Being that the latest denunciation of corruption in the California Legislature comes from a federal judge, this may not be the best time to submit a small "not guilty" plea.
Actually, it's more like "guilty with an explanation." Whatever the name, the point is that today's form of legislative corruption--the wholesale favoritism shown to big contributors--is not the product of greed alone.
Instead, it's a problem in the system--the result of political changes that have been occurring over many years. By looking at it this way, the path toward reform becomes a little clearer.
Before continuing, and for the sake of those who hadn't heard, let me repeat some of what U.S. District Judge Dickran Tevrizian of Los Angeles has said.
Tevrizian is the one who sentenced Bruce Young to 18 months in prison after a jury found the former Assembly member guilty of various sleazy deeds during an eight-year legislative career.
According to the news accounts, the judge was asked what he learned during Young's trial. His reply was that the California Legislature is becoming the best that money can buy.
"They wouldn't know a conflict (of interest) if it stared them in the face," he said.
The judge is not alone. Many others have been saying much the same thing for months, even years. In a report 18 months ago the California Commission on Campaign Financing said that legislators are afflicted with a "fund-raising fever" that distorts many aspects of the political process.
The commission was talking about money that lawmakers collect from special interests to spend on their political campaigns. Young, on the other hand, took money from special interests and kept it for himself.
Young's action probably was an exception. Most of the money
grubbing at the Capitol is for campaign funds. Indeed, some contend that Young, a boyish-looking man, was himself corrupted by Sacramento's moral (or immoral) code concerning campaign cash: Get as much as you can.
The reason that legislators need so much money, of course, is to get and keep their jobs. Any candidate who is significantly outspent by an opponent isn't likely to win.
As a result, candidates must constantly seek cash from those who have it to give: corporations, professional groups, labor unions and other such special interests. And, if they want to keep getting the money, most of them must occasionally--at least--give something in return.
But why do they need so much? Money always has been part of political campaigns, but never in the amounts being recorded over the last decade or so. In its report, the Commission on Campaign Financing noted that campaign costs rose 3,100% in the years between 1958 and 1984, from $1.4 million to $44.8 million. Spending on last year's legislative elections, $57.1 million, added another 27%.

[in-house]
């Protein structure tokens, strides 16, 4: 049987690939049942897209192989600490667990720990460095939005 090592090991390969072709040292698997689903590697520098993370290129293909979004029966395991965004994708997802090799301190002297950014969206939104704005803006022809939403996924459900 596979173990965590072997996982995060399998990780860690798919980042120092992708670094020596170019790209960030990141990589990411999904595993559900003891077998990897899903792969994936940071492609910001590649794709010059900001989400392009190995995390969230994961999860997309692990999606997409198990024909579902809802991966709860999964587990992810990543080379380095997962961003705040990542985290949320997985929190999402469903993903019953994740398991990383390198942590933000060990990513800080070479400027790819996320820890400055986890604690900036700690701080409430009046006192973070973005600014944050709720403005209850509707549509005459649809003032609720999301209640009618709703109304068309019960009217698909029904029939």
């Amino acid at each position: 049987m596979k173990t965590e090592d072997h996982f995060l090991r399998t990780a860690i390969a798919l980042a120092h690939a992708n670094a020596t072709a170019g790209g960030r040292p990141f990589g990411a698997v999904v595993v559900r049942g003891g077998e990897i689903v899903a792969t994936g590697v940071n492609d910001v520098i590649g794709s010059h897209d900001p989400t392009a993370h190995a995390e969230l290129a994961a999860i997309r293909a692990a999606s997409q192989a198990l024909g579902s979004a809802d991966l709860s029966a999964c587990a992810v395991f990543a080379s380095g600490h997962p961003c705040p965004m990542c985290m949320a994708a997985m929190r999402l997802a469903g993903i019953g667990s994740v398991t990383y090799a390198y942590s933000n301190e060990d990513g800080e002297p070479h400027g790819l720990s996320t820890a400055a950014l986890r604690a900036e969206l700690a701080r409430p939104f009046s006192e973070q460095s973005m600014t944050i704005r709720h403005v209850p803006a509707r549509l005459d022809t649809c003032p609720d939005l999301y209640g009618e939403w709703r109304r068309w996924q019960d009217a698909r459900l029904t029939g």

In my opinion, legislative candidates need so much money--most of which goes for television and/or direct mail--because they have lost, or are losing, the other forms of political job protection that used to be theirs.
Take, for instance, party loyalty. It used to be that a candidate could count on getting nearly all of his or her party's vote in any particular election. But voters have become increasingly finicky over the years, and are paying less and less attention to party labels. Since the second Administration of Edmund G. Brown Jr., the lieutenant governor has been from a different party than the governor. Candidates simply cannot rely on party support as they did in the past. Inevitably, they want more money for TV and mail.
Or consider reapportionment, that once-in-a-decade process for cementing legislators into their jobs. The artful drawing of district boundaries still provides a measure of job security, but with far less reliability than before.
The reason, of course, is the courts, which have been chipping at the process since Baker vs. Carr (one man, one vote) in 1962. The California Supreme Court actually reapportioned the Legislature in the 1970s. And though the 1980s reapportionment was done by the Legislature itself, the action has been challenged and is still before the courts.
Only last July the U.S. Supreme Court introduced another element of uncertainty into the process with a ruling that in effect creates still another legal avenue for challenging legislative reapportionments.
Obviously the court is acting in behalf of good government. Who would deny that reapportionment should give the public better representation and not provide benefits for the representatives themselves?
Nevertheless, the result of these changes is uncertainty and a resultant itch in the Legislature for cash.
The same sort of thing might be said about "patronage," or the right of legislators to make wholesale appointments to state jobs. No matter what anyone thinks of the practice, it protects legislators by providing each with a small army of supporters to work in his or her campaign.